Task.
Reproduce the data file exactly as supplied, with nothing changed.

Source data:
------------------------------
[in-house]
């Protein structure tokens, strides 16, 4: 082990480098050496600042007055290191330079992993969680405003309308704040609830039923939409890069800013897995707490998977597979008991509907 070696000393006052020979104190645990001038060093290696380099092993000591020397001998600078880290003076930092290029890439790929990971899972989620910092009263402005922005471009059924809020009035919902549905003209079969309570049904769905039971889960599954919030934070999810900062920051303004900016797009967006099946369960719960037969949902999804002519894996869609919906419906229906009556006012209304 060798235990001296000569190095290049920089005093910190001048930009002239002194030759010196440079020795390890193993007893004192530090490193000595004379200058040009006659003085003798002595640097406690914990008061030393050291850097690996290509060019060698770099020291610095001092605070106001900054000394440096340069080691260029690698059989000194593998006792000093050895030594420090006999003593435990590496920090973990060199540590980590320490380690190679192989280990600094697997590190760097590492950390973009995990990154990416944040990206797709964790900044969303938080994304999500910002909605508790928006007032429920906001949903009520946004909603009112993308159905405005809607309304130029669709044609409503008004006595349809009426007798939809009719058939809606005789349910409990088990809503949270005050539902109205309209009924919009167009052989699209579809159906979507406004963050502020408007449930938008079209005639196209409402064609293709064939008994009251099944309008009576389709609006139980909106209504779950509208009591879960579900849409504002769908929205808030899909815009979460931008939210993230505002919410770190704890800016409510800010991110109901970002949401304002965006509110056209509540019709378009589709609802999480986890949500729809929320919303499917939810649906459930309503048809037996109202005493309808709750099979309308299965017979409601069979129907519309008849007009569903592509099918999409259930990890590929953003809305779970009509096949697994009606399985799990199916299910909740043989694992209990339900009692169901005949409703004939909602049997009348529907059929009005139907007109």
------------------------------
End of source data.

[in-house]
């Protein structure tokens, strides 16, 4: 082990480098050496600042007055290191330079992993969680405003309308704040609830039923939409890069800013897995707490998977597979008991509907 070696000393006052020979104190645990001038060093290696380099092993000591020397001998600078880290003076930092290029890439790929990971899972989620910092009263402005922005471009059924809020009035919902549905003209079969309570049904769905039971889960599954919030934070999810900062920051303004900016797009967006099946369960719960037969949902999804002519894996869609919906419906229906009556006012209304 060798235990001296000569190095290049920089005093910190001048930009002239002194030759010196440079020795390890193993007893004192530090490193000595004379200058040009006659003085003798002595640097406690914990008061030393050291850097690996290509060019060698770099020291610095001092605070106001900054000394440096340069080691260029690698059989000194593998006792000093050895030594420090006999003593435990590496920090973990060199540590980590320490380690190679192989280990600094697997590190760097590492950390973009995990990154990416944040990206797709964790900044969303938080994304999500910002909605508790928006007032429920906001949903009520946004909603009112993308159905405005809607309304130029669709044609409503008004006595349809009426007798939809009719058939809606005789349910409990088990809503949270005050539902109205309209009924919009167009052989699209579809159906979507406004963050502020408007449930938008079209005639196209409402064609293709064939008994009251099944309008009576389709609006139980909106209504779950509208009591879960579900849409504002769908929205808030899909815009979460931008939210993230505002919410770190704890800016409510800010991110109901970002949401304002965006509110056209509540019709378009589709609802999480986890949500729809929320919303499917939810649906459930309503048809037996109202005493309808709750099979309308299965017979409601069979129907519309008849007009569903592509099918999409259930990890590929953003809305779970009509096949697994009606399985799990199916299910909740043989694992209990339900009692169901005949409703004939909602049997009348529907059929009005139907007109």